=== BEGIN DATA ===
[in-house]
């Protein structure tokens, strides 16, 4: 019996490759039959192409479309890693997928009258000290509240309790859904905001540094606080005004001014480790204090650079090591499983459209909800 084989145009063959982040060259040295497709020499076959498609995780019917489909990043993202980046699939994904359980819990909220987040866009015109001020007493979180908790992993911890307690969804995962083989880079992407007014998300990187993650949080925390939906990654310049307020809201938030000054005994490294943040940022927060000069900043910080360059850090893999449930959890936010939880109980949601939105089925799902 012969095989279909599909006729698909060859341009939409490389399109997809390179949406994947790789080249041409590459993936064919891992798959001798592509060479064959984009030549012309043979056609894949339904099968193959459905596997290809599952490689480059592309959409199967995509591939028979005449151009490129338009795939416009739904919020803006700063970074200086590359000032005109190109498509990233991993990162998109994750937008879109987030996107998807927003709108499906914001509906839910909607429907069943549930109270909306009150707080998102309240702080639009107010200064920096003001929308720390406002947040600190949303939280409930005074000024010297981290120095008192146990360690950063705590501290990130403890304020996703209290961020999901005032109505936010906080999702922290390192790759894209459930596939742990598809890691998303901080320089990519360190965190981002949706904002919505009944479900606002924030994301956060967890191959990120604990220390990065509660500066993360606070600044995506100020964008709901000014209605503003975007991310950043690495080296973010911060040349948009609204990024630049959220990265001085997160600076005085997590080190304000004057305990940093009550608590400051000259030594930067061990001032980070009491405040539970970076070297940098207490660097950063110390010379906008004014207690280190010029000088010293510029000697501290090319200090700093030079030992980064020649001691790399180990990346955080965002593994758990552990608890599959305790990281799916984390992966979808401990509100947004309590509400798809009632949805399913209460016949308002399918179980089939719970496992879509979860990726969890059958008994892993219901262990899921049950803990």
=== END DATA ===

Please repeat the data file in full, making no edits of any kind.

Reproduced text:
[in-house]
């Protein structure tokens, strides 16, 4: 019996490759039959192409479309890693997928009258000290509240309790859904905001540094606080005004001014480790204090650079090591499983459209909800 084989145009063959982040060259040295497709020499076959498609995780019917489909990043993202980046699939994904359980819990909220987040866009015109001020007493979180908790992993911890307690969804995962083989880079992407007014998300990187993650949080925390939906990654310049307020809201938030000054005994490294943040940022927060000069900043910080360059850090893999449930959890936010939880109980949601939105089925799902 012969095989279909599909006729698909060859341009939409490389399109997809390179949406994947790789080249041409590459993936064919891992798959001798592509060479064959984009030549012309043979056609894949339904099968193959459905596997290809599952490689480059592309959409199967995509591939028979005449151009490129338009795939416009739904919020803006700063970074200086590359000032005109190109498509990233991993990162998109994750937008879109987030996107998807927003709108499906914001509906839910909607429907069943549930109270909306009150707080998102309240702080639009107010200064920096003001929308720390406002947040600190949303939280409930005074000024010297981290120095008192146990360690950063705590501290990130403890304020996703209290961020999901005032109505936010906080999702922290390192790759894209459930596939742990598809890691998303901080320089990519360190965190981002949706904002919505009944479900606002924030994301956060967890191959990120604990220390990065509660500066993360606070600044995506100020964008709901000014209605503003975007991310950043690495080296973010911060040349948009609204990024630049959220990265001085997160600076005085997590080190304000004057305990940093009550608590400051000259030594930067061990001032980070009491405040539970970076070297940098207490660097950063110390010379906008004014207690280190010029000088010293510029000697501290090319200090700093030079030992980064020649001691790399180990990346955080965002593994758990552990608890599959305790990281799916984390992966979808401990509100947004309590509400798809009632949805399913209460016949308002399918179980089939719970496992879509979860990726969890059958008994892993219901262990899921049950803990």